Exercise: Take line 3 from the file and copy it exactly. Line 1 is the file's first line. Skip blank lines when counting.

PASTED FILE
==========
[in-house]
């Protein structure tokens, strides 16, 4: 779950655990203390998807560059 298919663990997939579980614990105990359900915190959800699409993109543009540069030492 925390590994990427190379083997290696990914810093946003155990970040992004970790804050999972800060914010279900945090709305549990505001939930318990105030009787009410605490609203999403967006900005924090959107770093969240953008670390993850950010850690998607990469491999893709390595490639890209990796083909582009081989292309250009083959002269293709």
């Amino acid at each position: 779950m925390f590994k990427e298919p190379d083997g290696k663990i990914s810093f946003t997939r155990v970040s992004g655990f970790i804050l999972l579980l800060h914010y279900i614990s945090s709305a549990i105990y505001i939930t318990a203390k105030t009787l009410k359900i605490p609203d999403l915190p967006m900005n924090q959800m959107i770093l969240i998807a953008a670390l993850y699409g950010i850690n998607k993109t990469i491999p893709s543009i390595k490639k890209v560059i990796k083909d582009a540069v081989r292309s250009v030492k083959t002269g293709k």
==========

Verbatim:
């Amino acid at each position: 779950m925390f590994k990427e298919p190379d083997g290696k663990i990914s810093f946003t997939r155990v970040s992004g655990f970790i804050l999972l579980l800060h914010y279900i614990s945090s709305a549990i105990y505001i939930t318990a203390k105030t009787l009410k359900i605490p609203d999403l915190p967006m900005n924090q959800m959107i770093l969240i998807a953008a670390l993850y699409g950010i850690n998607k993109t990469i491999p893709s543009i390595k490639k890209v560059i990796k083909d582009a540069v081989r292309s250009v030492k083959t002269g293709k």